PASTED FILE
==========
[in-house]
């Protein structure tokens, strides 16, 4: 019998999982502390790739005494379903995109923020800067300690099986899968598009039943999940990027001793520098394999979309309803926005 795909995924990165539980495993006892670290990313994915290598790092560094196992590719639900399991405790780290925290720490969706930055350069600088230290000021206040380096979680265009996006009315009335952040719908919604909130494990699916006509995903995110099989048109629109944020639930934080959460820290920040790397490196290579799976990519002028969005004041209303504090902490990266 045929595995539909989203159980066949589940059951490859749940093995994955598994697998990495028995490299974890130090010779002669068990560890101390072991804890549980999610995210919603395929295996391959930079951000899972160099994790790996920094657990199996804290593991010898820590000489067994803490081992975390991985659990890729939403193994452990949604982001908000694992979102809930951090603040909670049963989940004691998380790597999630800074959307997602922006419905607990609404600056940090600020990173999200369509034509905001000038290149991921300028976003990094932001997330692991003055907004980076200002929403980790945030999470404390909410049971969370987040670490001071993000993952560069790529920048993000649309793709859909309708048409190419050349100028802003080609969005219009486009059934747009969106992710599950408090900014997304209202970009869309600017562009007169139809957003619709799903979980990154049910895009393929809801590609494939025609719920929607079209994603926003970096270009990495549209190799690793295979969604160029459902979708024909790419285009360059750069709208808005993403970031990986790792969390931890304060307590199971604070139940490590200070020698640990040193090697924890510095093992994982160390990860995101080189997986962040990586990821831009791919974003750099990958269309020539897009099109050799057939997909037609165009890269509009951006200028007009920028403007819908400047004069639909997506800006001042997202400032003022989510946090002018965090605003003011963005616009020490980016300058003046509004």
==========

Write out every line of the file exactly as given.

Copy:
[in-house]
């Protein structure tokens, strides 16, 4: 019998999982502390790739005494379903995109923020800067300690099986899968598009039943999940990027001793520098394999979309309803926005 795909995924990165539980495993006892670290990313994915290598790092560094196992590719639900399991405790780290925290720490969706930055350069600088230290000021206040380096979680265009996006009315009335952040719908919604909130494990699916006509995903995110099989048109629109944020639930934080959460820290920040790397490196290579799976990519002028969005004041209303504090902490990266 045929595995539909989203159980066949589940059951490859749940093995994955598994697998990495028995490299974890130090010779002669068990560890101390072991804890549980999610995210919603395929295996391959930079951000899972160099994790790996920094657990199996804290593991010898820590000489067994803490081992975390991985659990890729939403193994452990949604982001908000694992979102809930951090603040909670049963989940004691998380790597999630800074959307997602922006419905607990609404600056940090600020990173999200369509034509905001000038290149991921300028976003990094932001997330692991003055907004980076200002929403980790945030999470404390909410049971969370987040670490001071993000993952560069790529920048993000649309793709859909309708048409190419050349100028802003080609969005219009486009059934747009969106992710599950408090900014997304209202970009869309600017562009007169139809957003619709799903979980990154049910895009393929809801590609494939025609719920929607079209994603926003970096270009990495549209190799690793295979969604160029459902979708024909790419285009360059750069709208808005993403970031990986790792969390931890304060307590199971604070139940490590200070020698640990040193090697924890510095093992994982160390990860995101080189997986962040990586990821831009791919974003750099990958269309020539897009099109050799057939997909037609165009890269509009951006200028007009920028403007819908400047004069639909997506800006001042997202400032003022989510946090002018965090605003003011963005616009020490980016300058003046509004």